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Raising Strong, Resilient Children
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Welcome to Our New Website!

 

Welcome to The Successful Parent! If you've never been here before, we have just launched our newly redesigned site, which is now mobile friendly and allows everyone to join in the conversation. For our regular followers, welcome back! We hope you will like the new design. You will find the same categories on the top menu, and again on each page you visit on the site. To see a list of all of the articles on the site, just click the "Archives" button below. We've added the "comments" capacity at the end of each blog and look forward to hearing what you have to say. We also encourage you to add your email address to our list so that we can notify you of new blogs, parenting tips, and new features. Don't forget to visit our sister website, The Successful Grownup. Happy Reading!

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Early Adolescence: The Point of No Return - Part II

In the last article (Early Adolescence: Part I), I described the major changes in development that take place among young adolescents during the years between twelve and fourteen. Included was a discussion of the onset of puberty with its accompanying changes in sexuality, physical development, and new focus on appearance. Along with puberty, changes in cognitive development revealed a new capacity for thinking about problems hypothetically, allowing young teens to begin to evaluate not only their own values and behavior, but also those of authority figures and peers alike.

Fathers and Daughters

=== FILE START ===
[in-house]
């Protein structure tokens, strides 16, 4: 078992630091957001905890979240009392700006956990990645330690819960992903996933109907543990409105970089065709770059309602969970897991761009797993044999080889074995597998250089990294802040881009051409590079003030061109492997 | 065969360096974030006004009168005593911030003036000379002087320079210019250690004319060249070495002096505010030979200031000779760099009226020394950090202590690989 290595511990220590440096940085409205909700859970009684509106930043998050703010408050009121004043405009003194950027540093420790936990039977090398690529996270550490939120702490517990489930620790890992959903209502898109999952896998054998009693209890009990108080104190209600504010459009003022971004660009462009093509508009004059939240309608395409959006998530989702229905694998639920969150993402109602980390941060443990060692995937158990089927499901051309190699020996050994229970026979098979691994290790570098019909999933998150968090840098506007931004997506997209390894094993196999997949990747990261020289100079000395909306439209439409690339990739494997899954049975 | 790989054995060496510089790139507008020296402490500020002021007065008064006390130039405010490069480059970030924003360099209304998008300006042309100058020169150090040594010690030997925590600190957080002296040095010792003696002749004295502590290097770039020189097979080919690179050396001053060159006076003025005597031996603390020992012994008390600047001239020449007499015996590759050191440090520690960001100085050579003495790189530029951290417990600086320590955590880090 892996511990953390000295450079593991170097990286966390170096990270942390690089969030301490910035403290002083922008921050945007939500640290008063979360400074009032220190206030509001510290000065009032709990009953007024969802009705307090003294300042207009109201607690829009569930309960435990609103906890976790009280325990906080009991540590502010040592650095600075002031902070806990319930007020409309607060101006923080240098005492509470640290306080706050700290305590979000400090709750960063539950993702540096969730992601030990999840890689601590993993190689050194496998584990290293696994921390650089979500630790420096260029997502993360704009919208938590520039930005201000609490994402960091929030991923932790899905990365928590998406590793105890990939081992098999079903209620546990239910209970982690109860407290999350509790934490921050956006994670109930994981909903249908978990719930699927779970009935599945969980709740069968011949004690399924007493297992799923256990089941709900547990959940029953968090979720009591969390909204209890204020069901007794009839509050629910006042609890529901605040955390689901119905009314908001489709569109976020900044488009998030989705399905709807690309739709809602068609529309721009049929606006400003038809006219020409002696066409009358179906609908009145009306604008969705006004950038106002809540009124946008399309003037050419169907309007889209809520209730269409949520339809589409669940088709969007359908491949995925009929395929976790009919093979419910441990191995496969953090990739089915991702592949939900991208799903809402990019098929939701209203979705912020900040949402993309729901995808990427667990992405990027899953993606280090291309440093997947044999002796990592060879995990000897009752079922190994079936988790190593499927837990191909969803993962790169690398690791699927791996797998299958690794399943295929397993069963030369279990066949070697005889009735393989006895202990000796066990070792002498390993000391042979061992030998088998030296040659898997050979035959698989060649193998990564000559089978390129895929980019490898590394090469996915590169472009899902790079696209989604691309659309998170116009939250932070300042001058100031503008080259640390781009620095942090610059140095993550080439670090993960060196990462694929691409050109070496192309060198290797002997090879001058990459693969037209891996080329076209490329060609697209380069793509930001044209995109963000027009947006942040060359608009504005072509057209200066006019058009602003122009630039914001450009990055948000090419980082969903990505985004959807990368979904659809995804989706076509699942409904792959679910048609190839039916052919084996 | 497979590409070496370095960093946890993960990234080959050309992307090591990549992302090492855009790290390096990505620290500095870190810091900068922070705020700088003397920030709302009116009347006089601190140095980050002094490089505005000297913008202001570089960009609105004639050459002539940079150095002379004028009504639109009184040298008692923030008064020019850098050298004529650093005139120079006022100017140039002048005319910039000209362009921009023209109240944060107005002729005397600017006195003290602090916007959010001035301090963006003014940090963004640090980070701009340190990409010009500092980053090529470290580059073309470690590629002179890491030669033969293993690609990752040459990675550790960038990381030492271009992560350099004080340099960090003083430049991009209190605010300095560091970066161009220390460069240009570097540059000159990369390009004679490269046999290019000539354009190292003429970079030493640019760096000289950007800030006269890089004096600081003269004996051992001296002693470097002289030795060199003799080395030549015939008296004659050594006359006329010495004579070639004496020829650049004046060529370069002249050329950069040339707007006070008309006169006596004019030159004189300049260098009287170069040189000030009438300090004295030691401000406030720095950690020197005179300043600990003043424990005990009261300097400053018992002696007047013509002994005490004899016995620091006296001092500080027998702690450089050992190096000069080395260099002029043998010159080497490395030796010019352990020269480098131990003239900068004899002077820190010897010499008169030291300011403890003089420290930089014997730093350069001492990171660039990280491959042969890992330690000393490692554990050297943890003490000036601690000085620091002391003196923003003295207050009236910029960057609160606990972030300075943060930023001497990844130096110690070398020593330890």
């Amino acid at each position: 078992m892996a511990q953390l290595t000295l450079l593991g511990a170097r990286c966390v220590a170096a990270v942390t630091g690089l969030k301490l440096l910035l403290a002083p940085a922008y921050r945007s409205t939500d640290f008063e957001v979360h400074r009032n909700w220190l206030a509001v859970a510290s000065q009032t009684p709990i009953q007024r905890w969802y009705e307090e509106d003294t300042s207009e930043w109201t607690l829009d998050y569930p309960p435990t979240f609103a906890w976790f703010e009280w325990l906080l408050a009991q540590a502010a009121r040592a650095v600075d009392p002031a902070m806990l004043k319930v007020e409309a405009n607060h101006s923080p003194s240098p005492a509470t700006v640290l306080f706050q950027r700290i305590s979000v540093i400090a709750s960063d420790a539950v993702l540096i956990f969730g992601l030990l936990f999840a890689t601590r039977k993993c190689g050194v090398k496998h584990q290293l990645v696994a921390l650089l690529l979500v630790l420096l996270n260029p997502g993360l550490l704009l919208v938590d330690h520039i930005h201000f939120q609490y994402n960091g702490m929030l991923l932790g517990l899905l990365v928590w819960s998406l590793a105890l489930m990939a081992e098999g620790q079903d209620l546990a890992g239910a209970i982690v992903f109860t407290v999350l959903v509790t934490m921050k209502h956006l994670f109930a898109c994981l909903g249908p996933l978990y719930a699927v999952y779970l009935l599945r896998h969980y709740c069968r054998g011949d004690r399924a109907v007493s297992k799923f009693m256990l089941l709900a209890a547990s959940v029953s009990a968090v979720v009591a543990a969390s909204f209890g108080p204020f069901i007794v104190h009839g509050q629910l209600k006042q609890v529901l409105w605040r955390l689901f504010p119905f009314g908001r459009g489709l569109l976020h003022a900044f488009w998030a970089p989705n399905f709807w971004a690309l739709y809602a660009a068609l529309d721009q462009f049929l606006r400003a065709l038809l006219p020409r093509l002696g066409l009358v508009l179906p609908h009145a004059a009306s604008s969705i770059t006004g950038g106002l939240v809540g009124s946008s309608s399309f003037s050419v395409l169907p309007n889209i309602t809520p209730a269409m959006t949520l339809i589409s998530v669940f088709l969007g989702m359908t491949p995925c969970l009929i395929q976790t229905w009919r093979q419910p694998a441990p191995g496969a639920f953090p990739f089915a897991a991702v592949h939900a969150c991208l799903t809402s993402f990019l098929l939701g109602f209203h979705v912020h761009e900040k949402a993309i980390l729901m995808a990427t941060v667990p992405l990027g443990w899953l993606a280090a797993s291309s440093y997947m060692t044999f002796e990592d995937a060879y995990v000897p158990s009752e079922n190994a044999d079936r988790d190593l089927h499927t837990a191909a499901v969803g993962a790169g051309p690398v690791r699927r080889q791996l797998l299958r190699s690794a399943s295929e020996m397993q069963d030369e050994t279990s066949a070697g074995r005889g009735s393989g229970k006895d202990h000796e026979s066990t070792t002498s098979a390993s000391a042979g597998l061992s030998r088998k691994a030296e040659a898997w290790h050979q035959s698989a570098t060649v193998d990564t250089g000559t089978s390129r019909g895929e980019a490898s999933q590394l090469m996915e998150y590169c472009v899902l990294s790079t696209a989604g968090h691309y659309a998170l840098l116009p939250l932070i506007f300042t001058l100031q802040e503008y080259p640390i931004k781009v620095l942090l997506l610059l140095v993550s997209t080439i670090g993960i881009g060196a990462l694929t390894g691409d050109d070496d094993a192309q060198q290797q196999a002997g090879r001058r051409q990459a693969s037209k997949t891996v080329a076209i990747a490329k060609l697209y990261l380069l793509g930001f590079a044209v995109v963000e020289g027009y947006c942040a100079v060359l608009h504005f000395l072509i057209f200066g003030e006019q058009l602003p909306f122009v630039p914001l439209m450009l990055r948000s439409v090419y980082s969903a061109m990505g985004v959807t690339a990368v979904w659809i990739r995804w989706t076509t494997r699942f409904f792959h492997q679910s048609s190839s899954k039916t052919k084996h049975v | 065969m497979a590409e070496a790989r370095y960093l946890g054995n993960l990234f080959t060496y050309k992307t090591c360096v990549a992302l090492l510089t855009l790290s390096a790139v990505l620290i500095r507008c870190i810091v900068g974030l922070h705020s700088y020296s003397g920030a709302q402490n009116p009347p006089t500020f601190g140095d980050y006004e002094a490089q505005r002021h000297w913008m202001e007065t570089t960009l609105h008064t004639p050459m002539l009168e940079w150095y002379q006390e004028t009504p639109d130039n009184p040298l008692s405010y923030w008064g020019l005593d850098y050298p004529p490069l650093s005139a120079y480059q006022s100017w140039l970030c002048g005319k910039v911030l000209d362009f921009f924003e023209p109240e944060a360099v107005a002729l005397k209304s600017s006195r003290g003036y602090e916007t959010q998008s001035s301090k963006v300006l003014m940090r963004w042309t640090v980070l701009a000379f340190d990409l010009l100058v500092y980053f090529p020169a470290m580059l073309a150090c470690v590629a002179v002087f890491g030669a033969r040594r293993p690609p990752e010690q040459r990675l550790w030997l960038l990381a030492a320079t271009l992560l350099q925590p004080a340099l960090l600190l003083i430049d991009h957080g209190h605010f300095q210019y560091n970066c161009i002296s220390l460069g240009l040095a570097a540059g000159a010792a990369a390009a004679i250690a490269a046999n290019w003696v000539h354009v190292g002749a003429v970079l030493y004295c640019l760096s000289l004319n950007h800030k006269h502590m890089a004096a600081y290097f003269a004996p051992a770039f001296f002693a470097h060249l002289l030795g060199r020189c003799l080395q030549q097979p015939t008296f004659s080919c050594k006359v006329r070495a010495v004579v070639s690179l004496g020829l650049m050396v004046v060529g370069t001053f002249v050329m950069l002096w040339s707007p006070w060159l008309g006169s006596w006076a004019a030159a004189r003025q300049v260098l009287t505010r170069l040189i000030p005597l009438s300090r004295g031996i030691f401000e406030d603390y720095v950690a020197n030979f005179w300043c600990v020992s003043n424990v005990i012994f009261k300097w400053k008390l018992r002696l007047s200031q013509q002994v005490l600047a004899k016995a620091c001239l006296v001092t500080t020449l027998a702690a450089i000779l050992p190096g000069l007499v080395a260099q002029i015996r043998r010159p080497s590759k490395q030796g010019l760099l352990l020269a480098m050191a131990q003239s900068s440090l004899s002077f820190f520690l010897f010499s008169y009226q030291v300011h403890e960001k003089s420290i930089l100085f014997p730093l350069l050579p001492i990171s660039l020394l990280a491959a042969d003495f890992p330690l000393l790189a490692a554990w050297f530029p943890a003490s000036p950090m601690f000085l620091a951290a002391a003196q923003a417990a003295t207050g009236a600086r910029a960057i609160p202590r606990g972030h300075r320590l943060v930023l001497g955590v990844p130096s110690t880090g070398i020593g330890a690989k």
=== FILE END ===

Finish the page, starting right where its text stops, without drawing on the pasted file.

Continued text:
Fathers and Daughters

Most everyone is familiar with the phrase "Daddy's little girl." It connotes the special relationship that begins to appear between fathers and daughters somewhere around six to seven years of age. Up until that time, mom has been the primary person in the young girl's life, but as the child moves into the early middle childhood years (six through eleven), a growing need for the father's influence and affections begin to surface.

Stressbusters for Children

Stressbusters for Children

Here's our checklist for minimizing your child's stress load. This list will work for both young children and adolescents, and should assist you in taking some concrete steps toward enhancing your child's overall quality of life. For a full discussion of the sources of childhood stress, read the article posted on our website entitled "Assessing Childhood Stress".

Assessing Childhood Stress

Assessing Childhood Stress

Stress has become a prominent factor in all of our lives due to the complications of living in a fast-paced society in which we are faced with a multitude of daily intrusions on our inner peace. "Inner peace?" you ask. "What's that?" Precisely. For parents, the stress is played out day after day as we struggle to meet economic demands (which often means that both parents work), find affordable day-care, deal with schools, teachers, our kids' homework and academic struggles, etc.

Getting Through the Terrible Twos

Getting Through the Terrible Twos

The "terrible twos" conjures up a picture of a raging toddler pitching a very loud tantrum in the seat of a shopping cart in the grocery store while her very distraught mother (or father) frantically tries to soothe or distract him (maybe shoving cookies in his mouth) as others look on disapprovingly with looks that say "Can't you control your child?" If you've been a parent of a young child, you have probably experienced something along these lines at some time or another when your child was in her second or third year.

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